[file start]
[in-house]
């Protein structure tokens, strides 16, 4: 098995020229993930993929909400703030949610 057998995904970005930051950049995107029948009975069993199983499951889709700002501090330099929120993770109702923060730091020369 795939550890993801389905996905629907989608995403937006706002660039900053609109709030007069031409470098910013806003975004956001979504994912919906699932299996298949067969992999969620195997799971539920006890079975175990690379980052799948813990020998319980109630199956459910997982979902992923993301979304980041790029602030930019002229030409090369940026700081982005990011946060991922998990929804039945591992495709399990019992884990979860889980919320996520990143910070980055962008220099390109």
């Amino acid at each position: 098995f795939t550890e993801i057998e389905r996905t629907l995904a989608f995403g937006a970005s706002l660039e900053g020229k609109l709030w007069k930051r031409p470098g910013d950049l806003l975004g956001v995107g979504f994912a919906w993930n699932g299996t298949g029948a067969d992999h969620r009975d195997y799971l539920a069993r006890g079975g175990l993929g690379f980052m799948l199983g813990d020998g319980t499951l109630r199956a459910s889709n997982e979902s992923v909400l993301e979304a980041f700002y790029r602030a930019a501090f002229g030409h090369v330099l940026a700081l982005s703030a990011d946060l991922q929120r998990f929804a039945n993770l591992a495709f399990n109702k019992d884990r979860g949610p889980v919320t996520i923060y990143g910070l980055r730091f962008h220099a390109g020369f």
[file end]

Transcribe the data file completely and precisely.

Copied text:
[in-house]
């Protein structure tokens, strides 16, 4: 098995020229993930993929909400703030949610 057998995904970005930051950049995107029948009975069993199983499951889709700002501090330099929120993770109702923060730091020369 795939550890993801389905996905629907989608995403937006706002660039900053609109709030007069031409470098910013806003975004956001979504994912919906699932299996298949067969992999969620195997799971539920006890079975175990690379980052799948813990020998319980109630199956459910997982979902992923993301979304980041790029602030930019002229030409090369940026700081982005990011946060991922998990929804039945591992495709399990019992884990979860889980919320996520990143910070980055962008220099390109």
């Amino acid at each position: 098995f795939t550890e993801i057998e389905r996905t629907l995904a989608f995403g937006a970005s706002l660039e900053g020229k609109l709030w007069k930051r031409p470098g910013d950049l806003l975004g956001v995107g979504f994912a919906w993930n699932g299996t298949g029948a067969d992999h969620r009975d195997y799971l539920a069993r006890g079975g175990l993929g690379f980052m799948l199983g813990d020998g319980t499951l109630r199956a459910s889709n997982e979902s992923v909400l993301e979304a980041f700002y790029r602030a930019a501090f002229g030409h090369v330099l940026a700081l982005s703030a990011d946060l991922q929120r998990f929804a039945n993770l591992a495709f399990n109702k019992d884990r979860g949610p889980v919320t996520i923060y990143g910070l980055r730091f962008h220099a390109g020369f």